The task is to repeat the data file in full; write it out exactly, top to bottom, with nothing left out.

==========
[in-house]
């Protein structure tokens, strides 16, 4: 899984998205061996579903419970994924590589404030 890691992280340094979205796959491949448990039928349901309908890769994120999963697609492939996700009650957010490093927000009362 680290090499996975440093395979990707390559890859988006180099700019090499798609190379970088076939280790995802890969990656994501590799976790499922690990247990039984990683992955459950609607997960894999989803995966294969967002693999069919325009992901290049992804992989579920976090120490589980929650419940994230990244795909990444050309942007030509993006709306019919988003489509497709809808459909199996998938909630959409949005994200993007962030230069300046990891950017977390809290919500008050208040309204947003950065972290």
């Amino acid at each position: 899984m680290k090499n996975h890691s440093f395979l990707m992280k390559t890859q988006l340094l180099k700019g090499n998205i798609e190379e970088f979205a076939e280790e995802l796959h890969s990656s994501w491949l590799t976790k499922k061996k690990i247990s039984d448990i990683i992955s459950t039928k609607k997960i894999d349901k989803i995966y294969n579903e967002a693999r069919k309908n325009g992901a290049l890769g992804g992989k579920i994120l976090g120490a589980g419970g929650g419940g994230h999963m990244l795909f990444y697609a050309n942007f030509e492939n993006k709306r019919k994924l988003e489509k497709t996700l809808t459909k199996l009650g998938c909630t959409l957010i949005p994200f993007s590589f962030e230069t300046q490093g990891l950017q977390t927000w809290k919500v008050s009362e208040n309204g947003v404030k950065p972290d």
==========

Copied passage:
[in-house]
């Protein structure tokens, strides 16, 4: 899984998205061996579903419970994924590589404030 890691992280340094979205796959491949448990039928349901309908890769994120999963697609492939996700009650957010490093927000009362 680290090499996975440093395979990707390559890859988006180099700019090499798609190379970088076939280790995802890969990656994501590799976790499922690990247990039984990683992955459950609607997960894999989803995966294969967002693999069919325009992901290049992804992989579920976090120490589980929650419940994230990244795909990444050309942007030509993006709306019919988003489509497709809808459909199996998938909630959409949005994200993007962030230069300046990891950017977390809290919500008050208040309204947003950065972290």
């Amino acid at each position: 899984m680290k090499n996975h890691s440093f395979l990707m992280k390559t890859q988006l340094l180099k700019g090499n998205i798609e190379e970088f979205a076939e280790e995802l796959h890969s990656s994501w491949l590799t976790k499922k061996k690990i247990s039984d448990i990683i992955s459950t039928k609607k997960i894999d349901k989803i995966y294969n579903e967002a693999r069919k309908n325009g992901a290049l890769g992804g992989k579920i994120l976090g120490a589980g419970g929650g419940g994230h999963m990244l795909f990444y697609a050309n942007f030509e492939n993006k709306r019919k994924l988003e489509k497709t996700l809808t459909k199996l009650g998938c909630t959409l957010i949005p994200f993007s590589f962030e230069t300046q490093g990891l950017q977390t927000w809290k919500v008050s009362e208040n309204g947003v404030k950065p972290d």